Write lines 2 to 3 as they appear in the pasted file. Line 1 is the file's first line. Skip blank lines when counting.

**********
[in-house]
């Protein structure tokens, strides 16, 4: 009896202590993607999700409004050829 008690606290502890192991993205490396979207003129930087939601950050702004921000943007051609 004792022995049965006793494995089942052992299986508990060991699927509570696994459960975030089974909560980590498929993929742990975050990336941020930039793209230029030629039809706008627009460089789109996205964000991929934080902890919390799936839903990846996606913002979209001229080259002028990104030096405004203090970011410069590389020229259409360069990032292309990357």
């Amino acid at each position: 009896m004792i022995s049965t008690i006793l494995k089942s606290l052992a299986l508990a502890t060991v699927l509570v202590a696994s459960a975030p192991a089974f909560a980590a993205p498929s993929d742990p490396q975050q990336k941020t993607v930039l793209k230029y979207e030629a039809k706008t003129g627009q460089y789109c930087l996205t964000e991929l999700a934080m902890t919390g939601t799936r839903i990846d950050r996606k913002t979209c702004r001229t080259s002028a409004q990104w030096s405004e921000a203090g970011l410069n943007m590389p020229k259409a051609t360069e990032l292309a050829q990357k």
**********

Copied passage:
């Protein structure tokens, strides 16, 4: 009896202590993607999700409004050829 008690606290502890192991993205490396979207003129930087939601950050702004921000943007051609 004792022995049965006793494995089942052992299986508990060991699927509570696994459960975030089974909560980590498929993929742990975050990336941020930039793209230029030629039809706008627009460089789109996205964000991929934080902890919390799936839903990846996606913002979209001229080259002028990104030096405004203090970011410069590389020229259409360069990032292309990357």
């Amino acid at each position: 009896m004792i022995s049965t008690i006793l494995k089942s606290l052992a299986l508990a502890t060991v699927l509570v202590a696994s459960a975030p192991a089974f909560a980590a993205p498929s993929d742990p490396q975050q990336k941020t993607v930039l793209k230029y979207e030629a039809k706008t003129g627009q460089y789109c930087l996205t964000e991929l999700a934080m902890t919390g939601t799936r839903i990846d950050r996606k913002t979209c702004r001229t080259s002028a409004q990104w030096s405004e921000a203090g970011l410069n943007m590389p020229k259409a051609t360069e990032l292309a050829q990357k």